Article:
Ode to Invisibility | Ellen Bass and the torment of beauty
Ode to Invisibility | Ellen Bass and the torment of beauty

Ode to Invisibility | Ellen Bass and the torment of beauty

Posted on 28 September, 2021




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39 verses

Original language

Ellen Bass‘s poetry catches the pleasure of essence. The American poet inherits the form of the ode already employed by Pablo Neruda and John Keats, but with informal use of language than its predecessors. In Ode to the First Peach, she gets lost in the essence of the fruit that seems to contain everything in itself. In Reading Neruda’s “Ode to the Onion,” she immortalizes a prosaic moment as something absolute, precisely in the name of its concrete and temporary reality. About Pablo Neruda, in the poem consecrated to him, Bass says that “when he praises the onion, / nothing else exists.” This is the cipher of Bass’s poem itself: she gets lost in what she praises. In Ode to Invisibility, she extols the age of maturity in which she finds herself to the utmost degree, praising a pleasure unknown to youth.

I can be a friend to everyone, even the magnificent young,
their bodies fluid as the curl of a wave.
I can wander up to any gilded boy, touch
his gaudy bicep, lean in confidentially. I’m invisible
like a star at noon, a grain of clear sand.

The art of catching

The condition Bass praises is a blind spot, a middle ground that coincides with the pleasure of being a middle-aged woman. What is usually most unbearable in it – normality, neutrality – is also what causes the advantage of invisibility. The discourse on beauty leads to the issue of harmlessness. The woman that the poet has become can be a friend and a confidant of young people precisely by virtue of her lack of attractiveness. A kind of closeness that would not have been possible when she was young and her beauty was prey to others’ rapaciousness. So, the invisibility of the ode is a direct consequence of the end of youthful beauty. Bass defines maturity as a grand time of life. At the right distance from death, she can enjoy the freedom of splendid ugliness.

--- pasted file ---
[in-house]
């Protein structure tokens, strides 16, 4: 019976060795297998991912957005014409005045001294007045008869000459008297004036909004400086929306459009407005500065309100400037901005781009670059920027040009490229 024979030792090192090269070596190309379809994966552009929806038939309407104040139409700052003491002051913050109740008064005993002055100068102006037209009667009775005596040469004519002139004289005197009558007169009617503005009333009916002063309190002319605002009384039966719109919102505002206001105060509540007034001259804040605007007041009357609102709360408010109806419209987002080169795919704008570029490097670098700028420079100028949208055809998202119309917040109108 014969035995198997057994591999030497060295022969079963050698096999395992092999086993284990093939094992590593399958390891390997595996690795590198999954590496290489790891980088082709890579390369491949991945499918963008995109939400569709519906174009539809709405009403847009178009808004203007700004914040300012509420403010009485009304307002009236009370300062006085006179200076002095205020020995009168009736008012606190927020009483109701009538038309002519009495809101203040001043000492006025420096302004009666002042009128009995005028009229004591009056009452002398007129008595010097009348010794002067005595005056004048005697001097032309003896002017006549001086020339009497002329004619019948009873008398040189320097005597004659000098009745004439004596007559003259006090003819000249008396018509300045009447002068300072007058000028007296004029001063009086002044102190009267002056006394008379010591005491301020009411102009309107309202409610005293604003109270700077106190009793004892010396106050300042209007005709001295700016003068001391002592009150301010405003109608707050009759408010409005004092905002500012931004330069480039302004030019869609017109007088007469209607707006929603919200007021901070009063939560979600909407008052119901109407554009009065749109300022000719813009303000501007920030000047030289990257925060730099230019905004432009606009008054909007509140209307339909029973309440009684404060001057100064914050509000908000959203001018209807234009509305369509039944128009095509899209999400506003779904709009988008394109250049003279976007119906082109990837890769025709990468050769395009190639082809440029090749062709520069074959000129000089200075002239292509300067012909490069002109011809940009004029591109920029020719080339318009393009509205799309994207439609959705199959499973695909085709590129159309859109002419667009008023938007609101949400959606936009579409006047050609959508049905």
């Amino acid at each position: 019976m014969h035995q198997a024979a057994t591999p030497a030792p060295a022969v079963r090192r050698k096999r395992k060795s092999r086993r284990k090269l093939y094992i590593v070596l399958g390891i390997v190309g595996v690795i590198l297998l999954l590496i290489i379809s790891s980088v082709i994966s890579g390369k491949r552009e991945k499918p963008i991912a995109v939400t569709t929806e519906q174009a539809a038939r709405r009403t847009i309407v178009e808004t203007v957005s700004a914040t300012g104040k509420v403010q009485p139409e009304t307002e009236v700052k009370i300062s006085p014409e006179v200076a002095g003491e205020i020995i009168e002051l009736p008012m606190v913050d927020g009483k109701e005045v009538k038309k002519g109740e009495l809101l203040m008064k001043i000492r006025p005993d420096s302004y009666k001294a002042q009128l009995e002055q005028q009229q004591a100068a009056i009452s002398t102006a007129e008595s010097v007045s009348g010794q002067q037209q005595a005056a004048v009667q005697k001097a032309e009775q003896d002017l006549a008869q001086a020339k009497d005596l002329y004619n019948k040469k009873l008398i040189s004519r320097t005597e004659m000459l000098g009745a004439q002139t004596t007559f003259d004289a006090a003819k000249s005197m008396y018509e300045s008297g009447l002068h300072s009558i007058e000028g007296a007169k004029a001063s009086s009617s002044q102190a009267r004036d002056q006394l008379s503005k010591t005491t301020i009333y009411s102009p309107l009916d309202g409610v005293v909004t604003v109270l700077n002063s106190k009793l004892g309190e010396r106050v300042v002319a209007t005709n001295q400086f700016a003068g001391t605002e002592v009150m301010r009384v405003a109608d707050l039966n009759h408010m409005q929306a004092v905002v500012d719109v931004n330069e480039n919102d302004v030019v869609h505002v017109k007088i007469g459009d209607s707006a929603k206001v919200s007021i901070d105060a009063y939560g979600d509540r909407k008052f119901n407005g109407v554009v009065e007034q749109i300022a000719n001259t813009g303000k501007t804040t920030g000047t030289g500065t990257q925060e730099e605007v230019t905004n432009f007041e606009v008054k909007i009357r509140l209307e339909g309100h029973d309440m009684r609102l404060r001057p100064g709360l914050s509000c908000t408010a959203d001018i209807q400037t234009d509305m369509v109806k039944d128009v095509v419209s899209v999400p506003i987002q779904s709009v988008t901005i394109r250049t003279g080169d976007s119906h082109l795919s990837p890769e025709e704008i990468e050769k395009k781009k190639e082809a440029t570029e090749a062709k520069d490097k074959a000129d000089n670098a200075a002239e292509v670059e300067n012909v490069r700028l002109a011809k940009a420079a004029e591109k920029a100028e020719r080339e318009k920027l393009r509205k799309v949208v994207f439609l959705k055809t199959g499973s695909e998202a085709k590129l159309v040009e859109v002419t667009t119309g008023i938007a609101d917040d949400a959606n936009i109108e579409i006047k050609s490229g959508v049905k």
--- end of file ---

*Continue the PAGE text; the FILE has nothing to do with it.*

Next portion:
It’s a grand time of life: not so close to the end
that I can’t walk for miles along the pulpy shore,
and not so far away that I can’t bear
the splendid ugliness of this disguise.

Beauty as a worry

But the pulsating center of the poem seems to be beauty, rather than invisibility. Beauty which, for young people who naturally desire it, is never enough, but which, at the same time, is always redundant. In fact, it infallibly affects those who possess it even to a small extent. Like youth, beauty is a nuisance. It is desirable, but it is also a social deficit for those possessing it. Beauty was a burden when the beautiful young poet attracted the unpleasantness of rapacious looks.

In the same way, youth – an equally tempting state – is actually a condition of social precariousness. From this point of view, Ode to Invisibility comes close to a quatrain (n 1456) by Emily Dickinson. In it, Amherst’s poet associates beauty with pain and thus insinuates that affliction is a condition of beauty itself. It does not bring only joy, because its nature is not simple, but complex, forked, two-faced. It is a gift and punishment from the gods.


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